Episode 6 - Suicide On the Hillside, Downer Tunes From the ’60s and ’70s Underground

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In this episode we’re going to focus on the downer/loner folk and singer-songwriter music of the late ‘60s to early ‘70s with an emphasis on the downer aspects. Therefore, we've tried to pick the most haunting songs, which reflects the artists most dark and tortured feeling. Human suffering has always been an inspiration for great art and many of the artists in this episode made music for therapeutic reasons as a way to cure their troubled souls or as in the case with Bob Desper, to help others in their despair. With the selection of this episode we also wanted to highlight both the reflective side, which deals with mankind’s miseries at large but also the more common introspective and self-centered side, which leans more towards the self-abusive and suicidal feelings.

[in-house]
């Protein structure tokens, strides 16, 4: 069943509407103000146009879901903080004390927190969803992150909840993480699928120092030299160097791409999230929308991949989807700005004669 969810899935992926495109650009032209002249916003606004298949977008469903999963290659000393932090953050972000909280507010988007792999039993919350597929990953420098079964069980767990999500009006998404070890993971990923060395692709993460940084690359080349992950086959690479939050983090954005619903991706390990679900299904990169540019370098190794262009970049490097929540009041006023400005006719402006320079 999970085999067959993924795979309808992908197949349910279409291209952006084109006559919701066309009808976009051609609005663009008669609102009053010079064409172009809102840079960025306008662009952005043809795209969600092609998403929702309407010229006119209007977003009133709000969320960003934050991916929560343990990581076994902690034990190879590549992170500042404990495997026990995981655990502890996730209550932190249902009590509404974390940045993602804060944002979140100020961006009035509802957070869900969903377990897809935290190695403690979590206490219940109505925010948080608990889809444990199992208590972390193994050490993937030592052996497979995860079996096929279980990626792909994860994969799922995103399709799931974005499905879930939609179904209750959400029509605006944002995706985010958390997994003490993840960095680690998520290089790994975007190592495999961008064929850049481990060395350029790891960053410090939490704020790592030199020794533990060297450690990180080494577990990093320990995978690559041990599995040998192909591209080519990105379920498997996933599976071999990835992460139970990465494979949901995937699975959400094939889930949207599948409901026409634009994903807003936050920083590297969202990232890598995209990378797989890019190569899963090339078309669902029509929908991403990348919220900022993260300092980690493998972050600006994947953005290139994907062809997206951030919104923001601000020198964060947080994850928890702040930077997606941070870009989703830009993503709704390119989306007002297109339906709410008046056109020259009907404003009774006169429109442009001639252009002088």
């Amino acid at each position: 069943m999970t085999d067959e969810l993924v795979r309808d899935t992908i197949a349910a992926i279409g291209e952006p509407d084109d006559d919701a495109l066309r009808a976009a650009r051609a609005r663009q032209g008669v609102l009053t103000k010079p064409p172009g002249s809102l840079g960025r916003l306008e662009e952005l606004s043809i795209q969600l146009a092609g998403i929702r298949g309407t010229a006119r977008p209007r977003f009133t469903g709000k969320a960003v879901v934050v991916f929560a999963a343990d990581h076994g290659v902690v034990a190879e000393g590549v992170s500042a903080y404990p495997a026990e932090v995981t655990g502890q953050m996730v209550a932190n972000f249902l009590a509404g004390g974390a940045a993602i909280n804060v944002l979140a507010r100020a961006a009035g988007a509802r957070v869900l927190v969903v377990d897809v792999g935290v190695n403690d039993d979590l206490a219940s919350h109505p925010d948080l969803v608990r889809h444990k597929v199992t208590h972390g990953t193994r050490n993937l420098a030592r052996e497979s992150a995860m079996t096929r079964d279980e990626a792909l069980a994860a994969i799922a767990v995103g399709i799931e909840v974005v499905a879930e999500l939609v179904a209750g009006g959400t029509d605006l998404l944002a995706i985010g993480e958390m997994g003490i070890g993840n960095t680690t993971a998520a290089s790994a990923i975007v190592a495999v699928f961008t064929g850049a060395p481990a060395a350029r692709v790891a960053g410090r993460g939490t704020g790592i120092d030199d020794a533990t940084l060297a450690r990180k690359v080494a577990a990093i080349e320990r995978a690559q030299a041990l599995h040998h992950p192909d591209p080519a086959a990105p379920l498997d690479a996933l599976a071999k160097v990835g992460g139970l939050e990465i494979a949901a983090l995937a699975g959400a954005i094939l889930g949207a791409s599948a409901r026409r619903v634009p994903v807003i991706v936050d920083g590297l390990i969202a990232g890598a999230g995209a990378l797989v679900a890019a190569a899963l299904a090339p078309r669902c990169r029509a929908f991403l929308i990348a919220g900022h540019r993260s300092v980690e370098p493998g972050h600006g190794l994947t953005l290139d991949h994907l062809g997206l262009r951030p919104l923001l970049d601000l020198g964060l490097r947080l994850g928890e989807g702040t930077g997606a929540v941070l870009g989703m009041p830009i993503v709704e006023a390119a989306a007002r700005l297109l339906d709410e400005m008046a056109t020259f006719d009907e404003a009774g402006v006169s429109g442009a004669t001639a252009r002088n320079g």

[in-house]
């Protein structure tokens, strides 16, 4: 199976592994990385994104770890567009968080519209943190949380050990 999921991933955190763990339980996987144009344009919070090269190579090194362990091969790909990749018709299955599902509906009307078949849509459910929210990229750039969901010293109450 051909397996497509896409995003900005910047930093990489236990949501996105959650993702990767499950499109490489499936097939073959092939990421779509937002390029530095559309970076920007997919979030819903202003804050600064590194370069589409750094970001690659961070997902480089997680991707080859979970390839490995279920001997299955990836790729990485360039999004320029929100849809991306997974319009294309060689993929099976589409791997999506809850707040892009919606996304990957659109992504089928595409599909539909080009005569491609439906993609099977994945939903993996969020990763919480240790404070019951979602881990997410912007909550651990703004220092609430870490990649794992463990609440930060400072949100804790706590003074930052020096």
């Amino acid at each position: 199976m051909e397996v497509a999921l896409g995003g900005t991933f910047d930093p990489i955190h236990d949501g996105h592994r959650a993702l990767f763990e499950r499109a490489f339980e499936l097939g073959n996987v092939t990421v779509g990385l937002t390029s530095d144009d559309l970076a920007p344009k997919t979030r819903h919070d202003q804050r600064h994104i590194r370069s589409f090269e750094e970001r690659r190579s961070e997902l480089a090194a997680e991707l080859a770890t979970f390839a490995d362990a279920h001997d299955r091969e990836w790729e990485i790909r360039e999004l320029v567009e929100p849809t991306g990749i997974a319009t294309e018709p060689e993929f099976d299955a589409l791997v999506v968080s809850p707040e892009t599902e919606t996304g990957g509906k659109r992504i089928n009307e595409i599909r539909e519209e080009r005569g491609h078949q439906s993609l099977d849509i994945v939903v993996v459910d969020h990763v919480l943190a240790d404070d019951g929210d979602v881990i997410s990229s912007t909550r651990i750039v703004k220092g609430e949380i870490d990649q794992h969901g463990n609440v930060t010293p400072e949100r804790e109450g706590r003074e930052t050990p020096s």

As usual we included some of the true classics of the downer style but also some less discussed artists and one odd choice with Shaun Harris, who is usually not associated with this style of music.  

Dave Bixby – Ode to Quetzalcoatl (No label, 1969)
-Drug Song
Michael Lloyd Lipitz (JMC, 1973)
-Search For Youth
Richard Kneeland-Present Your Errors (Gothic, 1976)
-Present Your Errors
Shaun Harris-s/t (Capitol, 1973)
-I’ll Cry Out
Bob Desper-New Sound (Rose City Sound, 1974)
-To a Friend of Mine
Bill Clint-The Crying of a Generation (Joint Artists, 1975)
-Angels Don’t Need Friends

For a podcast interview with Dave Bixby please have a look at the EIS webpage.